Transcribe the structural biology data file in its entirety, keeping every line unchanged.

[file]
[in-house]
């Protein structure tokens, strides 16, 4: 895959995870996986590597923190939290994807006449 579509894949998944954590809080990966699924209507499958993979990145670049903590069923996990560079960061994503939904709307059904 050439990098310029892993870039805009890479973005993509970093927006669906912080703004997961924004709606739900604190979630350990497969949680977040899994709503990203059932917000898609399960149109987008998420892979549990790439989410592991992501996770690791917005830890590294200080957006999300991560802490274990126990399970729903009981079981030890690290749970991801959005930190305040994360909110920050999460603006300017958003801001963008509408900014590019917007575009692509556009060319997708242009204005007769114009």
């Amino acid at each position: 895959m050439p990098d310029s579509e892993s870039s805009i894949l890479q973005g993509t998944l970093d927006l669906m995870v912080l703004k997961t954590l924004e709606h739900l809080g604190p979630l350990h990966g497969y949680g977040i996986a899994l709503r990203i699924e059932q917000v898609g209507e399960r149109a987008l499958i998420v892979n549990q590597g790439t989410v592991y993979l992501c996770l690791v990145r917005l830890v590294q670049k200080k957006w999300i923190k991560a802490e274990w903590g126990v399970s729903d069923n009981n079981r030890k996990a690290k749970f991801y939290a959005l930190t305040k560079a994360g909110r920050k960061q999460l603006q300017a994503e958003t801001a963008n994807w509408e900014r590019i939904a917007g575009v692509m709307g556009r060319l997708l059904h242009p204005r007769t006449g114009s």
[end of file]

[in-house]
């Protein structure tokens, strides 16, 4: 895959995870996986590597923190939290994807006449 579509894949998944954590809080990966699924209507499958993979990145670049903590069923996990560079960061994503939904709307059904 050439990098310029892993870039805009890479973005993509970093927006669906912080703004997961924004709606739900604190979630350990497969949680977040899994709503990203059932917000898609399960149109987008998420892979549990790439989410592991992501996770690791917005830890590294200080957006999300991560802490274990126990399970729903009981079981030890690290749970991801959005930190305040994360909110920050999460603006300017958003801001963008509408900014590019917007575009692509556009060319997708242009204005007769114009």
């Amino acid at each position: 895959m050439p990098d310029s579509e892993s870039s805009i894949l890479q973005g993509t998944l970093d927006l669906m995870v912080l703004k997961t954590l924004e709606h739900l809080g604190p979630l350990h990966g497969y949680g977040i996986a899994l709503r990203i699924e059932q917000v898609g209507e399960r149109a987008l499958i998420v892979n549990q590597g790439t989410v592991y993979l992501c996770l690791v990145r917005l830890v590294q670049k200080k957006w999300i923190k991560a802490e274990w903590g126990v399970s729903d069923n009981n079981r030890k996990a690290k749970f991801y939290a959005l930190t305040k560079a994360g909110r920050k960061q999460l603006q300017a994503e958003t801001a963008n994807w509408e900014r590019i939904a917007g575009v692509m709307g556009r060319l997708l059904h242009p204005r007769t006449g114009s």